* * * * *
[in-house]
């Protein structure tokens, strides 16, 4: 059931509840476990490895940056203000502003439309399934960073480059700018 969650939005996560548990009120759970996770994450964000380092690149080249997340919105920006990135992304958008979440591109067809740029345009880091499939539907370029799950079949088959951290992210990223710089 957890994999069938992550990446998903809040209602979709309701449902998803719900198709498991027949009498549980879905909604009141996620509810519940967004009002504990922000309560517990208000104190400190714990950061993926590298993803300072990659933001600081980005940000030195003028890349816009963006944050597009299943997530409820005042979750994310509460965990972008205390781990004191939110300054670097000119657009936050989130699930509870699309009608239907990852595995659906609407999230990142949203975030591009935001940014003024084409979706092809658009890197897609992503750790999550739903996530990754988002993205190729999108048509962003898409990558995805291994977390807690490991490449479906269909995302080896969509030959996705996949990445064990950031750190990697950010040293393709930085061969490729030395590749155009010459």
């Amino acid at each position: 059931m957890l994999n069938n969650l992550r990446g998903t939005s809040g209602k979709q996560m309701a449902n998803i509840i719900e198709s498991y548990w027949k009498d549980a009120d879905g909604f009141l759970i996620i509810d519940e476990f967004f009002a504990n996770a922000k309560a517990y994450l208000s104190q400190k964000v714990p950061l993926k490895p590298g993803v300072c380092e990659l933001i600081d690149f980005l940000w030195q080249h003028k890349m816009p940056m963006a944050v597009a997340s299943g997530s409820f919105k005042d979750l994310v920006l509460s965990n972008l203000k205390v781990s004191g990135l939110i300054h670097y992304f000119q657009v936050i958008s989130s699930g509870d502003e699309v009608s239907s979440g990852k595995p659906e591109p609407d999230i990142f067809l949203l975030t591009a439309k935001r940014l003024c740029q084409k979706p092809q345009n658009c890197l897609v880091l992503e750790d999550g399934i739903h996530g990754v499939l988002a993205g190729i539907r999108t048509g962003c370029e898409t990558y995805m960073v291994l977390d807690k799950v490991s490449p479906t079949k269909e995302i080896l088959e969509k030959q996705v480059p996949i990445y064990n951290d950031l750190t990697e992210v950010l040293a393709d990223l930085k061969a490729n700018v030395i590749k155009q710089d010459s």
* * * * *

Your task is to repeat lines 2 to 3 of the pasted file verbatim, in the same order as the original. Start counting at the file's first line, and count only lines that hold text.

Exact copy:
């Protein structure tokens, strides 16, 4: 059931509840476990490895940056203000502003439309399934960073480059700018 969650939005996560548990009120759970996770994450964000380092690149080249997340919105920006990135992304958008979440591109067809740029345009880091499939539907370029799950079949088959951290992210990223710089 957890994999069938992550990446998903809040209602979709309701449902998803719900198709498991027949009498549980879905909604009141996620509810519940967004009002504990922000309560517990208000104190400190714990950061993926590298993803300072990659933001600081980005940000030195003028890349816009963006944050597009299943997530409820005042979750994310509460965990972008205390781990004191939110300054670097000119657009936050989130699930509870699309009608239907990852595995659906609407999230990142949203975030591009935001940014003024084409979706092809658009890197897609992503750790999550739903996530990754988002993205190729999108048509962003898409990558995805291994977390807690490991490449479906269909995302080896969509030959996705996949990445064990950031750190990697950010040293393709930085061969490729030395590749155009010459």
């Amino acid at each position: 059931m957890l994999n069938n969650l992550r990446g998903t939005s809040g209602k979709q996560m309701a449902n998803i509840i719900e198709s498991y548990w027949k009498d549980a009120d879905g909604f009141l759970i996620i509810d519940e476990f967004f009002a504990n996770a922000k309560a517990y994450l208000s104190q400190k964000v714990p950061l993926k490895p590298g993803v300072c380092e990659l933001i600081d690149f980005l940000w030195q080249h003028k890349m816009p940056m963006a944050v597009a997340s299943g997530s409820f919105k005042d979750l994310v920006l509460s965990n972008l203000k205390v781990s004191g990135l939110i300054h670097y992304f000119q657009v936050i958008s989130s699930g509870d502003e699309v009608s239907s979440g990852k595995p659906e591109p609407d999230i990142f067809l949203l975030t591009a439309k935001r940014l003024c740029q084409k979706p092809q345009n658009c890197l897609v880091l992503e750790d999550g399934i739903h996530g990754v499939l988002a993205g190729i539907r999108t048509g962003c370029e898409t990558y995805m960073v291994l977390d807690k799950v490991s490449p479906t079949k269909e995302i080896l088959e969509k030959q996705v480059p996949i990445y064990n951290d950031l750190t990697e992210v950010l040293a393709d990223l930085k061969a490729n700018v030395i590749k155009q710089d010459s």